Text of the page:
June 07, 2006Mortgage Spammers Digging a Deeper Hole
The U.S. CAN-SPAM Act includes the following provision:
Prohibition of deceptive subject headings
It is unlawful for any person to initiate the transmission to a protected computer of a commercial electronic mail message if such person has actual knowledge, or knowledge fairly implied on the basis of objective circumstances, that a subject heading of the message would be likely to mislead a recipient, acting reasonably under the circumstances, about a material fact regarding the contents or subject matter of the message (consistent with the criteria used in enforcement of section 45 of this title). (15 USC 7704(a)(2))
In plain language: Don't screw with recipients' minds via the Subject: line to get them to open your spam message.
Over the past few days, I've seen mortgage spammers thumbing their noses at this provision with a vengeance. Look at this sampling:
- Crucial Comment of Default from Lender Danny Goodman
- Important Comment of Repossession from Bank
- Danny Goodman Criminal Activity Review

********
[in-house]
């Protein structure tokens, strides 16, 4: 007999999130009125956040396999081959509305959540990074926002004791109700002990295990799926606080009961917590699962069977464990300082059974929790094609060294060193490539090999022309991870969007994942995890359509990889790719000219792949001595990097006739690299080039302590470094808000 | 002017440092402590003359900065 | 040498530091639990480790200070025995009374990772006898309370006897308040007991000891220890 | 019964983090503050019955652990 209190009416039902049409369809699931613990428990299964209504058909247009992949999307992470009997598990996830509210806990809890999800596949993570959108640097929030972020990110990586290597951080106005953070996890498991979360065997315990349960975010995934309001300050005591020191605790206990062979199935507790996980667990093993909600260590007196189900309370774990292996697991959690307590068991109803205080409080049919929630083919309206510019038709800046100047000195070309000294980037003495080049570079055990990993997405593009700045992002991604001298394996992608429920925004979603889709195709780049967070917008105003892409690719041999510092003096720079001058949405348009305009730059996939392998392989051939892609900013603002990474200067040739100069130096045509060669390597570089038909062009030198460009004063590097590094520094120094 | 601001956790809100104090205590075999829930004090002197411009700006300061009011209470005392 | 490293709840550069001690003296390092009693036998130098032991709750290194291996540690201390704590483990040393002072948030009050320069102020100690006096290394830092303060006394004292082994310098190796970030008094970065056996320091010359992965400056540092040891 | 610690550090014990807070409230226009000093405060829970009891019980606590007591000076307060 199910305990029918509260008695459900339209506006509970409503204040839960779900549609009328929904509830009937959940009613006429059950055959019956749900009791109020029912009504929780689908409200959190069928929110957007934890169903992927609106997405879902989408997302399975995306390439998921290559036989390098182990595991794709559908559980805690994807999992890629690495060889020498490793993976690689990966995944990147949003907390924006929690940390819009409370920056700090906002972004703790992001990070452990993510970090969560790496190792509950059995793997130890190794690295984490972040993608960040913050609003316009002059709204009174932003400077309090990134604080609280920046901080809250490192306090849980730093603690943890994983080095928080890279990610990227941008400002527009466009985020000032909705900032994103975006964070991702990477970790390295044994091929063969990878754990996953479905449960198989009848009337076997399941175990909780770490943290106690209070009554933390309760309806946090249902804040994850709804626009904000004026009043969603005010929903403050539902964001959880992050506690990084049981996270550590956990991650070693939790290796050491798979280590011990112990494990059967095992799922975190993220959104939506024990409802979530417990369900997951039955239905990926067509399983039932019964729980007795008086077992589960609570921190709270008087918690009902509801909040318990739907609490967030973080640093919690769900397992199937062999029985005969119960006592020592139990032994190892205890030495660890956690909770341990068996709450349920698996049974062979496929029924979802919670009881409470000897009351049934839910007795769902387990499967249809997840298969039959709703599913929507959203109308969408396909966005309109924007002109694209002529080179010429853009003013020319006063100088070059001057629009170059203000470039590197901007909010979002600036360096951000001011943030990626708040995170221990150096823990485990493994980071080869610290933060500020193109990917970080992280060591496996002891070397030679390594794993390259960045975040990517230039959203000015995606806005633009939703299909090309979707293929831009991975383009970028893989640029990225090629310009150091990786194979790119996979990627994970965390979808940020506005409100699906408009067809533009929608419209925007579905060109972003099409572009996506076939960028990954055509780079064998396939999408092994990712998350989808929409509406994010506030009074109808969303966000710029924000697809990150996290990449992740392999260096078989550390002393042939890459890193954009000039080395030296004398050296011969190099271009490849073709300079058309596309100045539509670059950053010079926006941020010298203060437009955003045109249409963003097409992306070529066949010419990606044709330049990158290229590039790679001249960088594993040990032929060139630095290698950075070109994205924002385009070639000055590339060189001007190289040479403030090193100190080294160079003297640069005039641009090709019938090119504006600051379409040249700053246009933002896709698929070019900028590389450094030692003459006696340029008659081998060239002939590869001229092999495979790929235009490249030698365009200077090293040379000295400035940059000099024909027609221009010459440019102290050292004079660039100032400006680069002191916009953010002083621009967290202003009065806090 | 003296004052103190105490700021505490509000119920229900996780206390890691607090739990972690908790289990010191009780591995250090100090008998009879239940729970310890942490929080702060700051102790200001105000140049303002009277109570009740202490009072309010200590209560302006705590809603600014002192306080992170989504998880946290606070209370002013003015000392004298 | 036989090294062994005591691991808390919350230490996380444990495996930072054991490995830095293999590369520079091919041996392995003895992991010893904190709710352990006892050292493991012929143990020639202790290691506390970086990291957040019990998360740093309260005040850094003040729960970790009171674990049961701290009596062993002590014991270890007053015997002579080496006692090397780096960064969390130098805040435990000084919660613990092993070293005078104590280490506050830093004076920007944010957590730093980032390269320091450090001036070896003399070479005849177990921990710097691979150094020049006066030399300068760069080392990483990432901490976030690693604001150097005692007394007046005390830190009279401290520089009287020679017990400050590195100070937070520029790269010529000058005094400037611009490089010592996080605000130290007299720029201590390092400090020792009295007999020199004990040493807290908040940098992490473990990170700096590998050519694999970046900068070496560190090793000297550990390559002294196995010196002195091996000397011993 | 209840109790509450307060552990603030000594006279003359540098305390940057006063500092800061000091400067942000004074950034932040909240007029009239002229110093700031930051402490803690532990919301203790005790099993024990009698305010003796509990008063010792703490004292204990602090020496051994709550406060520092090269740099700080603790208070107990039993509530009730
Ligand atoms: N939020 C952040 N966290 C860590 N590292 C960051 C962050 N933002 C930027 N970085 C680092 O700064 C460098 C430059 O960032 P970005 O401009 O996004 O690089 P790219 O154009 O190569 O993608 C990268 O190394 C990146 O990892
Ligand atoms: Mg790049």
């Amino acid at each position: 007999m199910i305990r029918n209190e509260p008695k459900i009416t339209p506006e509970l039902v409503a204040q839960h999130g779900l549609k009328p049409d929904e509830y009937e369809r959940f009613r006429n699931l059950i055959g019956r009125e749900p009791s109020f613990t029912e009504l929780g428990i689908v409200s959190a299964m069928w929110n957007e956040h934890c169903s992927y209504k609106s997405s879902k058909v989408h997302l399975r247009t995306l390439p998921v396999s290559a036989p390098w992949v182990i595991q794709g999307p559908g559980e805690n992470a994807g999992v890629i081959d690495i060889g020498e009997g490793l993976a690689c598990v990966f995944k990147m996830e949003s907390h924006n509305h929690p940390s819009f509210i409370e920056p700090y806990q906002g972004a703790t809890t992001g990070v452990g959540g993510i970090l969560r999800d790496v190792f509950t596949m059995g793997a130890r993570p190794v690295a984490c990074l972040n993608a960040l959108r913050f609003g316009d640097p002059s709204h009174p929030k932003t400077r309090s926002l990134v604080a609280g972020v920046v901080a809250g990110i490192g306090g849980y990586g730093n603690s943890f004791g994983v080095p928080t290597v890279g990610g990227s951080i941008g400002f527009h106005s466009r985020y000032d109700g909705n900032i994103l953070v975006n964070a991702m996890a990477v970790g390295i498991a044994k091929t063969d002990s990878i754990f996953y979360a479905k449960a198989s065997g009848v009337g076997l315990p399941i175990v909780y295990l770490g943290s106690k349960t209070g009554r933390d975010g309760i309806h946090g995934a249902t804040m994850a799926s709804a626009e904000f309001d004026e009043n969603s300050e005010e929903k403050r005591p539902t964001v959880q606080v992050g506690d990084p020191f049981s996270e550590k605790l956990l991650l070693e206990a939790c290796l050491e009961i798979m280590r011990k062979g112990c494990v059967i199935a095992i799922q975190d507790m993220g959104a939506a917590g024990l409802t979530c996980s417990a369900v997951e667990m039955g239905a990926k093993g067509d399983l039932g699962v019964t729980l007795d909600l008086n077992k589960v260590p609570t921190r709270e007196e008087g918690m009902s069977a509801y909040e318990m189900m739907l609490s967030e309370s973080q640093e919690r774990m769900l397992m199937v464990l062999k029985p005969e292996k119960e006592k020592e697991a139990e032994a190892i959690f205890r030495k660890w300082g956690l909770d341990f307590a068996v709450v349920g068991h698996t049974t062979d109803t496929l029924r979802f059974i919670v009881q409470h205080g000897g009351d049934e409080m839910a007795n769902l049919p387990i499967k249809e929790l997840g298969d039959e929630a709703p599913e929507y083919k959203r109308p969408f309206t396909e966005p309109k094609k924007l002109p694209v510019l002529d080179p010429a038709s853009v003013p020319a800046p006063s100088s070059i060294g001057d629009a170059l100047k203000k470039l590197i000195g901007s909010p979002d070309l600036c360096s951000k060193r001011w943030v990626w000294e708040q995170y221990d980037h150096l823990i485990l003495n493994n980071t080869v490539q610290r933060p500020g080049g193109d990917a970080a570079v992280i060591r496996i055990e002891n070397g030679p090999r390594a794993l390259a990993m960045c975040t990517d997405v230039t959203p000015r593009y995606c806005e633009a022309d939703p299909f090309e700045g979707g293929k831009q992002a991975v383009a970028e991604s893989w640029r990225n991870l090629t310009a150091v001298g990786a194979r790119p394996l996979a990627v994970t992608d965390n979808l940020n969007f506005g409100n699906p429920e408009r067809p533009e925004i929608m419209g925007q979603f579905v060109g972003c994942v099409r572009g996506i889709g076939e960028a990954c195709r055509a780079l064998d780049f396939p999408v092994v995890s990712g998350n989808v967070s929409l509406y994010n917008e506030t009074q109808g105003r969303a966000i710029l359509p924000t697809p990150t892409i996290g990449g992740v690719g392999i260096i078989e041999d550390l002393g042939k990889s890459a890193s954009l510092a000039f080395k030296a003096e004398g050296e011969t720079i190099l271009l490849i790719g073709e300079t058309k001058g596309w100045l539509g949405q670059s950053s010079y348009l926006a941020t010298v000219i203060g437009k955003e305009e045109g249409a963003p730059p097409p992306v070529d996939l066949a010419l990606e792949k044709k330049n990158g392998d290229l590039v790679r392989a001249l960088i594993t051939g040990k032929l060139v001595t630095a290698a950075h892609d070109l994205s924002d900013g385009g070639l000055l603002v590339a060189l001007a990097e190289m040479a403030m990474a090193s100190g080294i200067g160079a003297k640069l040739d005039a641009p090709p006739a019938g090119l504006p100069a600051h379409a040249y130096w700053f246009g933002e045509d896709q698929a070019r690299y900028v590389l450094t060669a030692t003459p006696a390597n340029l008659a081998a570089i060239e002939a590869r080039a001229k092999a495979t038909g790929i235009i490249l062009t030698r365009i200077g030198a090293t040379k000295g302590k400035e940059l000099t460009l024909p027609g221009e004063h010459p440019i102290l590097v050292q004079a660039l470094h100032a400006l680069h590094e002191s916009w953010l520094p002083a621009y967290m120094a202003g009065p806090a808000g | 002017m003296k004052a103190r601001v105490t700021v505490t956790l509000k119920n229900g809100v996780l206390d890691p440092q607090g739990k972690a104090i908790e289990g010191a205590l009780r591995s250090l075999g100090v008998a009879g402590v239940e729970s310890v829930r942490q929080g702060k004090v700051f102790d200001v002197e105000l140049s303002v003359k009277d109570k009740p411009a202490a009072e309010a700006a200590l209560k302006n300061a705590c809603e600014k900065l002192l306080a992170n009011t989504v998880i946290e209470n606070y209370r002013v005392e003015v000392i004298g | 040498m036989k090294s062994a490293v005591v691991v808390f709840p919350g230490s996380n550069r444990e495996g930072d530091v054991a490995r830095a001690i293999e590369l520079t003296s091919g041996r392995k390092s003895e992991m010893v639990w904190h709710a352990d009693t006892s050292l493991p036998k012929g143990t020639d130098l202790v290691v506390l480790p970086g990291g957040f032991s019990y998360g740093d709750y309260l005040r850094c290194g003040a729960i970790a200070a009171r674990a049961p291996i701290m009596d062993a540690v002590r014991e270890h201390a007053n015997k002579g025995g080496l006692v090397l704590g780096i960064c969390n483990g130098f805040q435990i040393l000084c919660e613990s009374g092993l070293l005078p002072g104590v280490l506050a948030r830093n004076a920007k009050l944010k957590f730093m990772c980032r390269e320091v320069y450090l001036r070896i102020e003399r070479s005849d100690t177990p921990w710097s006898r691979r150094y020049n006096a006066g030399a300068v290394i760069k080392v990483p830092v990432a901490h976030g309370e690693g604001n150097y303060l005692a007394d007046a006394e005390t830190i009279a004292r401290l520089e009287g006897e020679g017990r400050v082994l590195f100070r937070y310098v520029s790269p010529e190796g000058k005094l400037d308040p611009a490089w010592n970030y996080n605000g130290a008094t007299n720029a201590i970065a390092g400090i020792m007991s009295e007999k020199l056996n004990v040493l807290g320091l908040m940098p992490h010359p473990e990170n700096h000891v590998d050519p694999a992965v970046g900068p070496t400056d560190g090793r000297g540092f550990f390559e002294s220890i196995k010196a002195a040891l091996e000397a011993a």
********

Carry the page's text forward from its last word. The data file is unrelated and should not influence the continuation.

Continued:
I'd expect this kind of thing from crackers who want to get you to visit a web page or open an attachment that silently loads malware to take over your PC, but all the mortgage lead clowns are doing is drawing more attention to themselves. Which is good, in a way, if the FTC is able to get on their cases (it's probably just one clown). As long as these spamming jerks keep sending it to me, I'll keep forwarding it to the FTC (firstname.lastname@example.org), as you should, as well.
While seasoned spam haters recognize these subject lines as being bogus without even viewing the message's source code, the vast majority of casual email users' knees will buckle upon seeing any of these subject lines with their names in them. They don't understand that any kind of critical message of this variety would never be sent (or sent exclusively) via email. Real threats arrive by certified or registered postal mail.Posted on June 07, 2006 at 12:19 PM